We should be asking the same questions of the Navy and the Army. How many trained officers who can actually "fight" a ship and use the weapons systems (If installed). How many trained soldiers that will actually fit into a tank or can jump from an aircraft, pathetic. We have gone from being the best on the Continent to a laughing stock in 15 years! Terry.

  • mcbey.kevin - 2010-11-18 08:44

    Eish..... it is difficult..... how do i run a national ministry, when in all probability, i have run/managed nothing else......

  • Justin - 2010-11-18 09:16

    What is the point? There is nothing left to defend, between the ANC,Juju and certain far eastern governments, the country has been robbed of anything worth taking.From having one of the best equipped and trained forces on the continent (albeit for the wrong cause) to a tinpot group of layabouts and thieves. I wouldn't even call them guerillas because they are organised.

  • mariovdm - 2010-11-18 09:31

    Yes I think Zimbabwe's air-force is twice if not more, as big as ours, and then the anti-aircraft gunners also take one another out ... when the real war comes, the fat politicians, will be easy targets. Just shoot the expensive cars, 80% of the time it would be someone with only woodwork....

  • scott - 2010-11-18 11:18

    it is a pity,we used to have some of the worlds best pilots(with the Israelis)a few became instructors at the Top-gun school. i wouldnt worry tho. who is going to go to war with us? we are the rainbow nation. Led by half ,communist assholes and terrorists anyway.we have friends everywhere......

  • Bull Terrier - 2010-11-18 12:52

    Will the last one out please switch off the lights? You can not run an effective "any" force where employment/promotion is based on race and not ability, skill, knoweldge and experience. Oh by the way, will the last one out bring me a souvenier please, I forgot to take one when I bailed.

  • WernerBeytel - 2010-11-18 13:06

    Aaah... the irony! Spend billions acquiring the means to protect ourselves and then don't have the budget or personnel to actually use the aircraft. Our previous, well maintained, and functional Cheetah fighters provided infinitely better air superiority than our current squadron of grounded moth-balled Gripen. It is simple logic. A functional and loaded flintlock pistol is a better weapon than a moth-balled, unloaded Glock!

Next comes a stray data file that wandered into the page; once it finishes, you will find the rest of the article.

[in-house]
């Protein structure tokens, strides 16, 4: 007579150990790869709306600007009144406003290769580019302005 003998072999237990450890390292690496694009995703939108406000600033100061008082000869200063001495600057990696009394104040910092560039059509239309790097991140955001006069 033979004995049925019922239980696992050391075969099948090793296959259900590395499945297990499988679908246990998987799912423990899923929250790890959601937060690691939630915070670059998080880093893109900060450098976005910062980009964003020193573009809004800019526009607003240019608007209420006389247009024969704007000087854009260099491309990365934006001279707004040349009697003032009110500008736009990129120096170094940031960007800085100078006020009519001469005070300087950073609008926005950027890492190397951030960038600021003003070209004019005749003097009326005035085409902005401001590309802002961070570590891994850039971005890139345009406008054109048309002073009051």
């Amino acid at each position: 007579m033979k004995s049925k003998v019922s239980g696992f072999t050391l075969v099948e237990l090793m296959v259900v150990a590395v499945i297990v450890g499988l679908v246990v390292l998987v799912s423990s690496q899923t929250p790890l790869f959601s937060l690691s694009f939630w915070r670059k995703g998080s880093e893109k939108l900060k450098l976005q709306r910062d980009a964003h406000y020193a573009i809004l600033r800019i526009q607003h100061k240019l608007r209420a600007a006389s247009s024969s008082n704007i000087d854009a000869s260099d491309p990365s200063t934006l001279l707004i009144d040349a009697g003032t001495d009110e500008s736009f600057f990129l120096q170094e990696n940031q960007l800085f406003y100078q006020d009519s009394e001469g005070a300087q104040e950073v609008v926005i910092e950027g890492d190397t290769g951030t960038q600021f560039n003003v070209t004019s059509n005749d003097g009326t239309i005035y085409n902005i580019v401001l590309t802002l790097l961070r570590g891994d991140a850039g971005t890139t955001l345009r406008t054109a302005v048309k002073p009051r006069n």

• AraBilly - 2010-11-18 13:23

    The number is 19 - including Helicopter pilots - Public information!

  • Paul - 2010-11-18 13:33

    The SA airforce could not shoot down a Seagull. If you want to Invade south Africa , start by sending 50% of your population over the border...wait..hang on...

      WernerBeytel - 2010-11-18 15:20


  • Other Justin - 2010-11-18 13:52

    Must admit, not surprised. Maybe it would be a good idea for someone to invade us and get rid of the ANC-PF government and make old Julias tour as a target at driving ranges across the country. We have gone from a top notch world class military nation (all be it for the wrong reasons) to a bunch of overweight, undertrained, underfunded oxygen thieves. We used to be able to produce some of the best military hardware in the world, now we can't even find people to fly the planes we bought from the other oak. What a disgrace! VIVA AMAUSELESS VIVA!!!!

  • Other Justin - 2010-11-18 13:55

    Please someone INVADE US and send Julias and the gang to the South Pole!!!! PLEASE PLEASE!!!!!

  • Weepee - 2010-11-18 14:10

    I'm going to go out on a limb here and say .. 1 qualified pilot. I'm basing that on the airshow in CT where only one of the mentioned aircraft was in the air at anyone time.

  • Gorilla - 2010-11-18 15:09

    The only "threat' to this country are the palookas running it as far as i can make out.

  • JohnMcgee - 2010-11-18 17:19

    I think the situation of the Air Force is unfortunate. A few mates of mine are serving members. They are also frustrated about severe under funding and lack of political will to improve the conditions of service. SAAF pilots and technicians are highly skilled and driven people that have gone from ‘doing more with less’ to ‘doing everything with nothing’. I know for a fact there are in fact too many pilots in the Air Force and not enough funding to keep them all flying. The 715 hours are only for the Gripin fleet. They did not mention the other aircraft types that fly quite often. Somebody said that there are only 19 pilots in the SAAF. That is obviously wrong. There was a formation of 15 Pilatus PC-7s that flew over the Cape Town air show. Half of those aircraft had two people in them which already disproves the ’19 pilots’ comment. The public cannot make informed decisions about an organisation they know nothing of. Instead of bad mouthing the people who work 100 hours of unpaid overtime a month to serve their county for a pathetic salary, try and support them. A pilot does not have a say what aircraft the government buys for him to fly. The government is to blame, not the proud men and woman of the armed services.